Navajo architecture - how did things change after the European invasion?
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Navajo Houses

Inside a Navajo hogan
Can you see the sheepskins? How about the television? (1973)

When people met the first Spanish explorers in the 1500s AD, most Navajo people were living in hogans. By trading with the Spanish settlers in the 1500s and 1600s AD, Navajo people were able to improve their hogans.
First people got sheep from the Spanish settlers, and they began to sleep on sheepskins instead of on woven grass mats. Then they learned how to spin and weave the sheep's wool into blankets so they could have warm wool blankets. And they traded with the Spanish people to get steel tools so people could cut bigger logs and build bigger hogans than they had had before.

Navajo hogan with stove
Navajo hogan with a stove (1946)

In these bigger hogans, people sometimes put furniture, like beds and tables, and sometimes they made windows.

When people in North America began to have iron stoves in their houses, in the 1800s, many Navajo people also put stoves in their houses.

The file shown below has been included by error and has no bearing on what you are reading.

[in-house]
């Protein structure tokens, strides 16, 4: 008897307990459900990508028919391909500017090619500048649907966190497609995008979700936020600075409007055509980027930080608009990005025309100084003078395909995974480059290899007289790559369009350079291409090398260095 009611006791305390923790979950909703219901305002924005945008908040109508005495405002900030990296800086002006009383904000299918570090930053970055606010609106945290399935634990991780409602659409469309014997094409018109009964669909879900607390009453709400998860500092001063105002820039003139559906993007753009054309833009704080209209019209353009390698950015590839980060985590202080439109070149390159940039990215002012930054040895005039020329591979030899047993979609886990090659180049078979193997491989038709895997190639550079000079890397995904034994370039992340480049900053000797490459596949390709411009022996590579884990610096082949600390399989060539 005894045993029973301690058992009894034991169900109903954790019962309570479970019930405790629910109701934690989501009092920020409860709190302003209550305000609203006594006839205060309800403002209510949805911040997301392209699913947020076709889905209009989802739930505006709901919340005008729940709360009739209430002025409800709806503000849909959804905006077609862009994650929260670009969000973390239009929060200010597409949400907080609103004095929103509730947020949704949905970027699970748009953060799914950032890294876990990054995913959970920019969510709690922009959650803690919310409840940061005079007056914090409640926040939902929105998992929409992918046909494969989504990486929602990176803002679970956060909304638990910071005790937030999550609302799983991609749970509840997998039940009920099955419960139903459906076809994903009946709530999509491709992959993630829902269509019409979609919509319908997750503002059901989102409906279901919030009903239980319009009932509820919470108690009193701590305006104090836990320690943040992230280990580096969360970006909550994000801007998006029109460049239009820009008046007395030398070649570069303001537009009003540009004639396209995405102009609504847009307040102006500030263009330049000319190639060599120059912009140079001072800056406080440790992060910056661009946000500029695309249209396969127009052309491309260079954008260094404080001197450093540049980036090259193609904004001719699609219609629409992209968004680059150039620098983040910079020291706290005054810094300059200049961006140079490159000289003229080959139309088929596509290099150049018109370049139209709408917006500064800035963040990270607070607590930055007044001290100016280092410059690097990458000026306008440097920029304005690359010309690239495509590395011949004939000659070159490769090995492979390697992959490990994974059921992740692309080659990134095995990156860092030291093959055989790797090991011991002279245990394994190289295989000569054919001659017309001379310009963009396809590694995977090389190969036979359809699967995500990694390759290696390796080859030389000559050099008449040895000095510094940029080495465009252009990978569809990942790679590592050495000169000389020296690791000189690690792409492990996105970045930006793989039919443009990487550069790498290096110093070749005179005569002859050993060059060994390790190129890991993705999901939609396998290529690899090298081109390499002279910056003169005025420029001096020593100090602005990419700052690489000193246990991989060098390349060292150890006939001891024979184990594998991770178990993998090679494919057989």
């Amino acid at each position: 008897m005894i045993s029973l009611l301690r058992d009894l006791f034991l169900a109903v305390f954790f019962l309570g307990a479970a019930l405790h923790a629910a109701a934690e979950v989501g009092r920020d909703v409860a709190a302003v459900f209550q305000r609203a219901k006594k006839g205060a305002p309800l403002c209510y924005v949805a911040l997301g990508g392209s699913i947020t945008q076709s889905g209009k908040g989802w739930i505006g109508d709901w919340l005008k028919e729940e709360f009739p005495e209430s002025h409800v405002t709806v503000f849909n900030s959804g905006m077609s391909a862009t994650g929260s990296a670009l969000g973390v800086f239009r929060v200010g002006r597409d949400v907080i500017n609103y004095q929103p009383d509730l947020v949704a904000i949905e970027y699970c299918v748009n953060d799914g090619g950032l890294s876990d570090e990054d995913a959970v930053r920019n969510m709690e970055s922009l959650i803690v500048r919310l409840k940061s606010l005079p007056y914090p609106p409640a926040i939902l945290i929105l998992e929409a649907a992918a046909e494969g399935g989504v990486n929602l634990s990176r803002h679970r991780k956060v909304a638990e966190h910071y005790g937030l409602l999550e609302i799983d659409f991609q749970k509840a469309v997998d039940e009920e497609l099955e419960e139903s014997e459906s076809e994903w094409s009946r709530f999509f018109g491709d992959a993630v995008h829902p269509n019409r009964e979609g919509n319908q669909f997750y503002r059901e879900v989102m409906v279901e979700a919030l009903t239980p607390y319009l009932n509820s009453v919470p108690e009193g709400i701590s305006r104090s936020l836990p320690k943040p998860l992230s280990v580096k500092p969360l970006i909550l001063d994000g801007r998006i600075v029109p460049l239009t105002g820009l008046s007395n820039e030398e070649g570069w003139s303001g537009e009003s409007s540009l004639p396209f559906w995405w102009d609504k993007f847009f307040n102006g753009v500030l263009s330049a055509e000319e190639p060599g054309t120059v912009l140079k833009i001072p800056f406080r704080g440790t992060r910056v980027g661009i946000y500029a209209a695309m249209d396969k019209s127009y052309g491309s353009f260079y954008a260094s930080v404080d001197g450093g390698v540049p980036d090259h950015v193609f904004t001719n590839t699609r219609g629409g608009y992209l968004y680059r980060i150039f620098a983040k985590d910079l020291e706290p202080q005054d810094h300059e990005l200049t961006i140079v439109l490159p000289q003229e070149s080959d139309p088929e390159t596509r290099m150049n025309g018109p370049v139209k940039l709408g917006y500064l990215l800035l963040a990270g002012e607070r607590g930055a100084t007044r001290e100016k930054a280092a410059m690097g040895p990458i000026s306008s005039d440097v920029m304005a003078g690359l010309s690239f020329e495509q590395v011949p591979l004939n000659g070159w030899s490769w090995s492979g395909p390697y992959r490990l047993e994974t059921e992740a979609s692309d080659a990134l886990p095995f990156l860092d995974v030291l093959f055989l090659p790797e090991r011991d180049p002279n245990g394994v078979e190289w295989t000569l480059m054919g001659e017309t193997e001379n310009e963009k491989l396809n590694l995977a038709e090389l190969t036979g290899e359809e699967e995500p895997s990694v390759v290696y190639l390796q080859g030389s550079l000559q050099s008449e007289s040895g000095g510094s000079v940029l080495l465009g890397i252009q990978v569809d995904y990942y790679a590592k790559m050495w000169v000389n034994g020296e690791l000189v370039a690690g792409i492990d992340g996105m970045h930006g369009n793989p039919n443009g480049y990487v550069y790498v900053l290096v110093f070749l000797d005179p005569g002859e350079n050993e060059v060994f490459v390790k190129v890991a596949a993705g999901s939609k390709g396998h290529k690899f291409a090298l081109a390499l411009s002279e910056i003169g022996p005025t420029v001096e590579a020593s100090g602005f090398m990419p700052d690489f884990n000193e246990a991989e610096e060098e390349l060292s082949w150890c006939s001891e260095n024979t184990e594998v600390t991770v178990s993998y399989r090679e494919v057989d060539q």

By the 1900s, some Navajo people began to live in plank houses like people of European descent. But even those who live in plank houses may still have a hogan nearby for religious ceremonies or for sick people.

Learn by doing: check out a sheepskin in a store
More about the Navajo after 1500

Bibliography and further reading about Navajo houses:

A project with Ute architecture
More about Navajo people
Iroquois architecture
North American architecture
Main North America page
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Professor Carr

Karen Eva Carr, PhD.
Assoc. Professor Emerita, History
Portland State University

Professor Carr holds a B.A. with high honors from Cornell University in classics and archaeology, and her M.A. and PhD. from the University of Michigan in Classical Art and Archaeology. She has excavated in Scotland, Cyprus, Greece, Israel, and Tunisia, and she has been teaching history to university students for a very long time.

Professor Carr's PSU page

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